Despite the noted lack of adequate formal methods for testability demonstration, analytical techniques are available for specific technologies at specific levels of design. In particular, fault simulation tools have been used for several years in the assessment of digital designs. They are used at the IC level for manufacturing level test, and at the circuit card level and above for both manufacturing level test and diagnosis for repair.
In general, simulation, as described here, is the process of modeling the behavior of an object. The purpose of using simulation is to save costs by verifying the designs and their specifications in a software environment, prior to committing the design to hardware. Fault simulation of a digital network is the modeling of the network's behavior in the presence of faults, where such faults can be caused by physical defects or environmental influences.
As a means of testability verification, fault simulation is used for measuring or grading the adequacy of a set of test patterns for detecting single "stuck-at" faults. In this way, the percentage of failures that are detectable in the circuit, given a specific test pattern, is reported by a particular fault simulation package. In essence, this is a measure of the fault coverage capability of the test pattern. Fault coverage is measured as the ratio of the number of faults detected by the test pattern to the total number of simulated faults. Note that this number is not always determined the same way in all fault simulators9 . For instance, some fault simulators determine
the number of "fault classes" detected by the test pattern and divide this by
the total number of fault classes simulated to get fault coverage. A fault
class is one or more faults in a circuit that cause the same fault signature
at a primary output of the circuit. Note also that most fault simulators
simulate "Stuck at" faults on the inputs and outputs of the devices in the
model. This is the most popular fault model, and will represent a majority of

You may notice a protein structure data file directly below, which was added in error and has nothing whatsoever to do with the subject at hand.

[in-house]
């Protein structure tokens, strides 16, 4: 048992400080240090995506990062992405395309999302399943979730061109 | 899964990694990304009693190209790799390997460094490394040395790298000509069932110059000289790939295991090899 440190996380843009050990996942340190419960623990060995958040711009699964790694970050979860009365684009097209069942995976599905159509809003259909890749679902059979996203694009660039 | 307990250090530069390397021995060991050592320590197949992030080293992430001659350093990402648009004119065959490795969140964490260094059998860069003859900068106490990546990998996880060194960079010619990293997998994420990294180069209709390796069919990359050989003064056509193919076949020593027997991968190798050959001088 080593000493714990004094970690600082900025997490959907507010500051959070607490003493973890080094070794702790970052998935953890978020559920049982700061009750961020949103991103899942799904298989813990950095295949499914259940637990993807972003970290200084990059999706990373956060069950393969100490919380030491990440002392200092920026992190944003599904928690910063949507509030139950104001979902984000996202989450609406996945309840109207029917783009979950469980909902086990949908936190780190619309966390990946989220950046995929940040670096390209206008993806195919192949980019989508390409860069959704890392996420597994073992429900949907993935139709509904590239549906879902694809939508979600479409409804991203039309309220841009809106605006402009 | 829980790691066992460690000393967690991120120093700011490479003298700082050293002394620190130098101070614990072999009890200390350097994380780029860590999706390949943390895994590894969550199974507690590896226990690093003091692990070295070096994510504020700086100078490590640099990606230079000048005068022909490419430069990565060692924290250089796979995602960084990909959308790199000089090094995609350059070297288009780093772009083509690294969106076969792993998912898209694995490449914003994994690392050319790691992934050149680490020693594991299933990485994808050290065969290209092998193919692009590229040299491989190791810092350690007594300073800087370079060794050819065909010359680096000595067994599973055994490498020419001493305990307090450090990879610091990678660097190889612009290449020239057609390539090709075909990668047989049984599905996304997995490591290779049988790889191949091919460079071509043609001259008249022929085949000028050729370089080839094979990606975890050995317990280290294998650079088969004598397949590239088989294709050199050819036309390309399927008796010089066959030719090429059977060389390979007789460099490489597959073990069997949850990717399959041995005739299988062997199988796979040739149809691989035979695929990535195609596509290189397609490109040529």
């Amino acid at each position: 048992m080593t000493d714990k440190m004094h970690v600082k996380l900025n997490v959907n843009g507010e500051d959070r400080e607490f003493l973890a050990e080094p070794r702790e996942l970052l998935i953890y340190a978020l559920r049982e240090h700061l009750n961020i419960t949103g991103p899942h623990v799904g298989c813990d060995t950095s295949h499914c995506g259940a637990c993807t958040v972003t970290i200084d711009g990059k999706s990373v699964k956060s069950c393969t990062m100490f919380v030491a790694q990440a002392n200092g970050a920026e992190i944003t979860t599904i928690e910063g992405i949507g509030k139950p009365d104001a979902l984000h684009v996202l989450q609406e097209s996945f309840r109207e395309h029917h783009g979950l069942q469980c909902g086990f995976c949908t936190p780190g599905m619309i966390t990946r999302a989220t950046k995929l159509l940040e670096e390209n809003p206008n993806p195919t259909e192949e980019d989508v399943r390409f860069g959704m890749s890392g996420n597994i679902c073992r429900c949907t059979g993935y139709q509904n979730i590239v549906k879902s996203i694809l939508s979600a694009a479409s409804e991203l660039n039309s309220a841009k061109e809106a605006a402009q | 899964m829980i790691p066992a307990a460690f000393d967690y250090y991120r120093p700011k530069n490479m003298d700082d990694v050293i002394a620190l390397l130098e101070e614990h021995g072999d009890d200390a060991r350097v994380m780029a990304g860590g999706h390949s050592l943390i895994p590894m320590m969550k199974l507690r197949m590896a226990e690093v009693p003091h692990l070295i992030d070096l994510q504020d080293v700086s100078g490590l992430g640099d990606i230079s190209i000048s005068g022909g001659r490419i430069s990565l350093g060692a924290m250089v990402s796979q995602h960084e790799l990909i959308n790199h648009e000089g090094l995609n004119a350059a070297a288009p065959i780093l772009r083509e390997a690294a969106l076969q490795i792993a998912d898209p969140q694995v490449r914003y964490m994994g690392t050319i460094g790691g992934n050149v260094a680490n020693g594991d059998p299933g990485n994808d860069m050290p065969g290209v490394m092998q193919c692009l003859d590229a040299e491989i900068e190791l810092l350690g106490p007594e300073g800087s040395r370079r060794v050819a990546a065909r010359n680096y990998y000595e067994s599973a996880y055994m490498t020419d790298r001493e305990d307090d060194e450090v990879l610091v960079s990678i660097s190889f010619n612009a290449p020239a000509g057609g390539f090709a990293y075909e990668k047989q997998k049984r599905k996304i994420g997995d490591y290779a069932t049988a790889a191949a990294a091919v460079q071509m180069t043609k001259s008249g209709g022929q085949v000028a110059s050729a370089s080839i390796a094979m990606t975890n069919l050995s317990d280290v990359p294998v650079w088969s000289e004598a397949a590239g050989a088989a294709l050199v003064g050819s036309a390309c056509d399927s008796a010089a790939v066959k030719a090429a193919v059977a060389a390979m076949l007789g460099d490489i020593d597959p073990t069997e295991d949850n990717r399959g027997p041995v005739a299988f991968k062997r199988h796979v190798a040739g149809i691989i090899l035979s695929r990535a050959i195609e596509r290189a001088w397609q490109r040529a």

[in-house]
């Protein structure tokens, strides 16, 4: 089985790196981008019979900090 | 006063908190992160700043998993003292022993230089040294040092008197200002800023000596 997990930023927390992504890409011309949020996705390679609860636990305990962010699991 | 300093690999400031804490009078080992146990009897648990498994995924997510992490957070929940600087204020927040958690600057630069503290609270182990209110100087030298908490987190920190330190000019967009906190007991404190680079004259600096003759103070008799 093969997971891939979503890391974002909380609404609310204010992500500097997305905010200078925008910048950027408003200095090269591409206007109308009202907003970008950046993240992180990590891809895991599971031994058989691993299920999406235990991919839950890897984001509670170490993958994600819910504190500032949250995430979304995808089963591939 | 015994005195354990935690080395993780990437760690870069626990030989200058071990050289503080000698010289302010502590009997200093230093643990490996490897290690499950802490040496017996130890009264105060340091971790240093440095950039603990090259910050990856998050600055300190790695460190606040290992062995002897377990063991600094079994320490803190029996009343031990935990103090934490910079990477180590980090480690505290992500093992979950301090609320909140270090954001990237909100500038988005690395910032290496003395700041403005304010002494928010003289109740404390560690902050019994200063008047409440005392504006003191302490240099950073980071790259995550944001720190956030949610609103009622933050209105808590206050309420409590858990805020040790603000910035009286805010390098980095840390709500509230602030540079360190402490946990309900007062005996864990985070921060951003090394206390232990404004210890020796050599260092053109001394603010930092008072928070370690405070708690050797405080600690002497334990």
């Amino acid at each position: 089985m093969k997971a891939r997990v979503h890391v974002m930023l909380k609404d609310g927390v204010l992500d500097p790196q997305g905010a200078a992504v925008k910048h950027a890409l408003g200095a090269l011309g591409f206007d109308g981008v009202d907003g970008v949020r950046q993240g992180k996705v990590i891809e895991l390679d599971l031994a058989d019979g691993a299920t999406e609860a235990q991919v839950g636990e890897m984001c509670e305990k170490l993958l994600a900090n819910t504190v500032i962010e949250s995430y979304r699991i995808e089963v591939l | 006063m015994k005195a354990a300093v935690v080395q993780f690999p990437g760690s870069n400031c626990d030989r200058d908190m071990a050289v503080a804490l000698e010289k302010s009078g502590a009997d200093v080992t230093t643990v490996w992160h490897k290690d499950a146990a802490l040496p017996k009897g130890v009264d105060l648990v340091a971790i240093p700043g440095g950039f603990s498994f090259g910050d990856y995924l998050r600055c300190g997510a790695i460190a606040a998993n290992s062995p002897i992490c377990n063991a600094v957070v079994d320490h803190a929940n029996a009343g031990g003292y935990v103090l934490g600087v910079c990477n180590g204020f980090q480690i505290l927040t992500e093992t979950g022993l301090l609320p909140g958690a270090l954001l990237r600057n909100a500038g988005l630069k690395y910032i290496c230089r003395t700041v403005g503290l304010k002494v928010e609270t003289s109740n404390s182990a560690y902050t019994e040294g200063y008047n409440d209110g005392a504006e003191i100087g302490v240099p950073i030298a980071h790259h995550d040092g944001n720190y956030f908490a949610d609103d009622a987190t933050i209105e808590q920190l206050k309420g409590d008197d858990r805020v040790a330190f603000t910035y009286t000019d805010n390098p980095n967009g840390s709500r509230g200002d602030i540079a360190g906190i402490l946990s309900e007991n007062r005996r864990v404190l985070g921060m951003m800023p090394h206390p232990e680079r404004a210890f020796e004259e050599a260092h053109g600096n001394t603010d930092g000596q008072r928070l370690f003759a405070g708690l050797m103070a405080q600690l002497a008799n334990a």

the faulty behaviors of digital circuits. However, this technique does not
cover all possible faults, and therefore some faults can still occur that are
undetectable, even if the fault simulation results in 100% fault coverage. The
standard procedure for fault coverage measurement, procedure 5012 of
MIL-STD-883, outlines a method for obtaining consistent results from any
commercially available fault simulator. This procedure is provided in Section
of this appendix.
Note that the achievable level of fault coverage is determined by the design of the circuitry, and not just the test patterns. Many commercial packages that provide fault simulation capabilities also report design characteristics that contribute to poor fault coverage values, thus allowing the design engineer to make changes necessary to improve the testability of the circuit.
In addition to identifying design characteristics that inhibit fault coverage potential, many fault simulators are used to build fault dictionaries for the purpose of fault isolation. Fault dictionaries are created by applying tests to the design and then recording the errors in the form of a fault signature. When an actual test is applied using ATE, for example, the errors that result are recorded, and the fault dictionary is then searched in order to find the fault signature that matches the observed fault signature. The corresponding list of candidate faults represents the ambiguity groups that may contain the fault. Note that creation of such fault dictionaries, especially for highly complex designs, can be expensive. Because of this, fault simulation is used more to evaluate the fault detection characteristics of the design, rather than to build fault dictionaries.
Fault simulation is an essential part of evaluating the testability of digital designs, and of developing test programs needed to support such designs. Often, fault simulation is not performed during the development of digital circuits, even when good circuit simulation is. Trying to develop high quality diagnostic tests without fault simulation is extremely difficult and can lead to test strategies inadequate to detect and isolate faults in complex digital designs. Therefore, investment in a commercial fault simulator and integration of fault simulation into the digital design process should be a high priority for the IPD team.10
9See RADC-TR-89-230, "Fault Simulator Evaluation," Final Technical Report, November 1989, University of South Florida
10For further information on fault simulation see: RL-TR-91-6, "Digital Logic Testing and Testability, In-House Report," February 1991, Dr. Warren H. Debany, Jr., and "Digital Systems Testing and Testable Design, Revised Edition," by Abramovici, Breuer and Friedman, IEEE Press, 1990.